May 9, 1915
In the West of Scotland there were few better known personalities in the world of football than the late Tom Watson, manager of Liverpool F.C. On the formation of Sunderland F.C. he joined the Wearside club as manager.
The moving spirit of the new organisation was Mr. Sam Tyzack, and he and Tom made up their minds they would put the club right in the van of English football.
Scotland was the happy hunting ground of the football managers in those days. His face was almost as well known in the streets of Glasgow as Willie Wilton’s or Willie Maley’s, and he used to declare he was one of the most regular customers the “Bank” had. It was not until he had secured the Renton contingent – John Middleton Campbell, David Hannah, and John Harvie – that the club made real progress. By then he had also secured J.E. Doig, of Arborath, who was one of the best custodians the game has known, and he had a keen desire to get Donald Gow, the brilliant full-back of the Rangers. There was no limit to Tom’s ambition. A raid into Ayrshire led to the capture of Hugh Wilson, of Newmilns, and James Miller, of Annabank, and happy would be the club nowadays who could secure such a brace. Hugh Wilson was undoubtedly the greatest half-back the game has seen, and Jimmy Miller one of the finest forwards. What would the Rangers not give for one of his class. Miller was uncle to William Dunlop, one of the first of the band of Scots to settle on Wearside, and was years younger than his nephew, a fact that used to tickle the risible faculties of new acquaintances.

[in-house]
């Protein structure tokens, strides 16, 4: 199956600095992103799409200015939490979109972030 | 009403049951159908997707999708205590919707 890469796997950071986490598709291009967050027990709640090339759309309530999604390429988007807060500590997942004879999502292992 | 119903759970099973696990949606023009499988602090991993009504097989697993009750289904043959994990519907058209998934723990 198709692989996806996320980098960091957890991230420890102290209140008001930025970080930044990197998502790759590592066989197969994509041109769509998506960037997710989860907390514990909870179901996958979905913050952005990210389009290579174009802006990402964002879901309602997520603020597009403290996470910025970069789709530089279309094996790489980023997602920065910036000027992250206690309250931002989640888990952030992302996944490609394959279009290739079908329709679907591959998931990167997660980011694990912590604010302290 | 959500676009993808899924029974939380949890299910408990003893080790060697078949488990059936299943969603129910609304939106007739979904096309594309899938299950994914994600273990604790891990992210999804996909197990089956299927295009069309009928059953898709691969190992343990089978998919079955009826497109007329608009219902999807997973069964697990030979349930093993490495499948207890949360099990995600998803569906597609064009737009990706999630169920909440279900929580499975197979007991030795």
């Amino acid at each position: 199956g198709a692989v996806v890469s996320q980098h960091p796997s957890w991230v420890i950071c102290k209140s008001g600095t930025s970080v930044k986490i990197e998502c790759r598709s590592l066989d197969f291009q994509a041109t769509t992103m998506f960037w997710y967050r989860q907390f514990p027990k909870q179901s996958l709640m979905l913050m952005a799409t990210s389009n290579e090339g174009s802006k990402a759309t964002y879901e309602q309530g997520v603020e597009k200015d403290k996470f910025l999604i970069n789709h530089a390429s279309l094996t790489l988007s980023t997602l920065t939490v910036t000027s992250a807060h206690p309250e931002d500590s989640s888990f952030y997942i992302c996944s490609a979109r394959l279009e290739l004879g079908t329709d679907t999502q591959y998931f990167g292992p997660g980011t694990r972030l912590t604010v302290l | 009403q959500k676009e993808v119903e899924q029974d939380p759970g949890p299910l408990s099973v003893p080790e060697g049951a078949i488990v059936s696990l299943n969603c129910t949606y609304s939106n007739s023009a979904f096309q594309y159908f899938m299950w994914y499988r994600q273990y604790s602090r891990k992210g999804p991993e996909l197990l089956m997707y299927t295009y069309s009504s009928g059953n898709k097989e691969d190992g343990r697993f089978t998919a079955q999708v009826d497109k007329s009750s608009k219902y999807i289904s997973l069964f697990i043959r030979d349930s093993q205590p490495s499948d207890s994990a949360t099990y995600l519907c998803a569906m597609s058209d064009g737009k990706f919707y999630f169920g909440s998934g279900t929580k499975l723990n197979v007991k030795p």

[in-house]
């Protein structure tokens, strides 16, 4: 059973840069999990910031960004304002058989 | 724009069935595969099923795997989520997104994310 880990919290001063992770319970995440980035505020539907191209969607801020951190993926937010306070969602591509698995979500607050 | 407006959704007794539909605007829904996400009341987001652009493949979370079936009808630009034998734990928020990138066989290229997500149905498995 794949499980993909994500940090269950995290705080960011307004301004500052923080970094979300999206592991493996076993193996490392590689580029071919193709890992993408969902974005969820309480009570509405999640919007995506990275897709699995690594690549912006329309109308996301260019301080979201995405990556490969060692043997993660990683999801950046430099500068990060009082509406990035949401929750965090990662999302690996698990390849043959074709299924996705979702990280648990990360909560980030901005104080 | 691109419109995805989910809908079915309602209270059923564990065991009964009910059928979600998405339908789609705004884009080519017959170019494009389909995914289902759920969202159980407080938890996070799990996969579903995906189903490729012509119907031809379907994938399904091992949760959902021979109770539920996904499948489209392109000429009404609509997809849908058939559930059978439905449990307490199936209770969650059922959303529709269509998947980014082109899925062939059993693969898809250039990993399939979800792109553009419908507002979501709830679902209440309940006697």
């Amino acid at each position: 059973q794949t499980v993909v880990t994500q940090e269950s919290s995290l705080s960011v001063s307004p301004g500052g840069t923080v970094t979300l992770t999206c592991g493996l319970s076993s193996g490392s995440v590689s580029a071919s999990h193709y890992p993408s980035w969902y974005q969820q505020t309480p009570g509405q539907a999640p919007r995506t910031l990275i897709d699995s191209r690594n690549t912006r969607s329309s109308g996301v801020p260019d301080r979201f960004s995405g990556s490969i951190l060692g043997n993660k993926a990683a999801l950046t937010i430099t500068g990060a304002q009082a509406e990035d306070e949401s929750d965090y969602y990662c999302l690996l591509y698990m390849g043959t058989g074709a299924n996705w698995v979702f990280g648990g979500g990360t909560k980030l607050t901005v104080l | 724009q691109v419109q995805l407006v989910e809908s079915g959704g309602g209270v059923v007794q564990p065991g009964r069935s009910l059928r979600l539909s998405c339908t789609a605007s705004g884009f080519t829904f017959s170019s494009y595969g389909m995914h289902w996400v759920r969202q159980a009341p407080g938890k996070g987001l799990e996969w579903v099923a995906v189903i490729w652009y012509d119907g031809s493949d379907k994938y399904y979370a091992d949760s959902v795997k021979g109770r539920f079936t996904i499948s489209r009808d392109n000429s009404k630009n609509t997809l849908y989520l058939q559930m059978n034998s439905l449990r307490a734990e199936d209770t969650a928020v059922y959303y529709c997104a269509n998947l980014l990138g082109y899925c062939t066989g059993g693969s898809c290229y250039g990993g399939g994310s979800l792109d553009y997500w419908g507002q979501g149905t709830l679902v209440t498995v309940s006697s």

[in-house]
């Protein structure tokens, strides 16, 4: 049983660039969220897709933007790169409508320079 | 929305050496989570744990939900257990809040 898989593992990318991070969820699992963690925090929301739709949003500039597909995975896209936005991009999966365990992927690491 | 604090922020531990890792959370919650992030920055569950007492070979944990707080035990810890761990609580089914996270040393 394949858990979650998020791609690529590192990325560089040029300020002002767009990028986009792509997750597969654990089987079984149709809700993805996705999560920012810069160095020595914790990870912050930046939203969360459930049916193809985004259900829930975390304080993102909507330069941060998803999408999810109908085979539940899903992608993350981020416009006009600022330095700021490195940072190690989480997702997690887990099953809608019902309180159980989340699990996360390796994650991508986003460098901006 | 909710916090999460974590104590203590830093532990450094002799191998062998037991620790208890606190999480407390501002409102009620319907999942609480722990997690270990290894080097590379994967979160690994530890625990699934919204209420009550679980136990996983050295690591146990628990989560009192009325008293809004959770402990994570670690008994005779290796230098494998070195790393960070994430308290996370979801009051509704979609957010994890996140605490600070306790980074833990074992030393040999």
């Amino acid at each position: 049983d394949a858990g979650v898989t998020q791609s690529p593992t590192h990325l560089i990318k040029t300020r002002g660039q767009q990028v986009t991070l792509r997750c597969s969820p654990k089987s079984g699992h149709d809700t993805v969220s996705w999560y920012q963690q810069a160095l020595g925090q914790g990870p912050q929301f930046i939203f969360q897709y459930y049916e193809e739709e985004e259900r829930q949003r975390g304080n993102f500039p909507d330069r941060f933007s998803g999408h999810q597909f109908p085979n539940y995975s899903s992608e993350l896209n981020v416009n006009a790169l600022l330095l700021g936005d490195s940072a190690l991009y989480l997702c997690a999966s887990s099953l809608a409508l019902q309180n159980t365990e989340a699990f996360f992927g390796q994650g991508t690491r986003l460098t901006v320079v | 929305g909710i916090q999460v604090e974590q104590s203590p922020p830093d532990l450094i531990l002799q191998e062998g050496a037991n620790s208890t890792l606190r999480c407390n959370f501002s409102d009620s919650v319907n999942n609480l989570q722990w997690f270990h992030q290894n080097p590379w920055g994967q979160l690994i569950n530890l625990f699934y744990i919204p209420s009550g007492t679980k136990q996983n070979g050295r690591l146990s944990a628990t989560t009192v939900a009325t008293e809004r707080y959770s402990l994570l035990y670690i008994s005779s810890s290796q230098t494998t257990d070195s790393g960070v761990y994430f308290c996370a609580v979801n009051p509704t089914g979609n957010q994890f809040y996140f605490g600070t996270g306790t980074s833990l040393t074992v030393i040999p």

One of Tom’s greatest blows was when Jimmy succumbed to the blandishments of William Wilton and threw in his lot with the Rangers. It took the Ibrox manager some time to work that business, but it was time well spent, for James Miller had a big hand in the phenomenal success of the Rangers, while he was in their ranks. But Tom was never one that bore malice, except a tiny bit in the case of Aston Villa. When he was beaten in a deal over a player he took his defeat in the philosophic spirit.
In the early days of the club Sunderland had great difficulty in gaining admission to the League. The Midland clubs in particular opposed their inclusion owing to the long railway journey it would ontail, and Tom owed the Villa a grudge on that account, and there was another matter that made the feeling a little stronger, and Tom loved to tell it.
One of the earliest great players Sunderland had secured was Johnny Harvie, of Renton, who was ever a great favourite of Tom’s. John had left Sunderland and returned to Scotland just before the Wearsiders were included in the League, so that he did not have any great reputation outside of the North of England, and Scotland.
On returning to Scotland he threw in his lot with the Clyde, but through the latter looked strong on paper the eleven did not blend as expected, and a 6-0 defeat from Celtic at home led to Harvie making up his mind to return to England.
“I dinna want tae go back tae Sunderland,” he confined to a friend. “They micht think I wis gled tae get back. Drap a note tae Aston Villa an’ see whit they say.” And a note was “drapped” accordingly, with the result that a reply came that a representative of the club would be in Glasgow forthwith to carry through the business.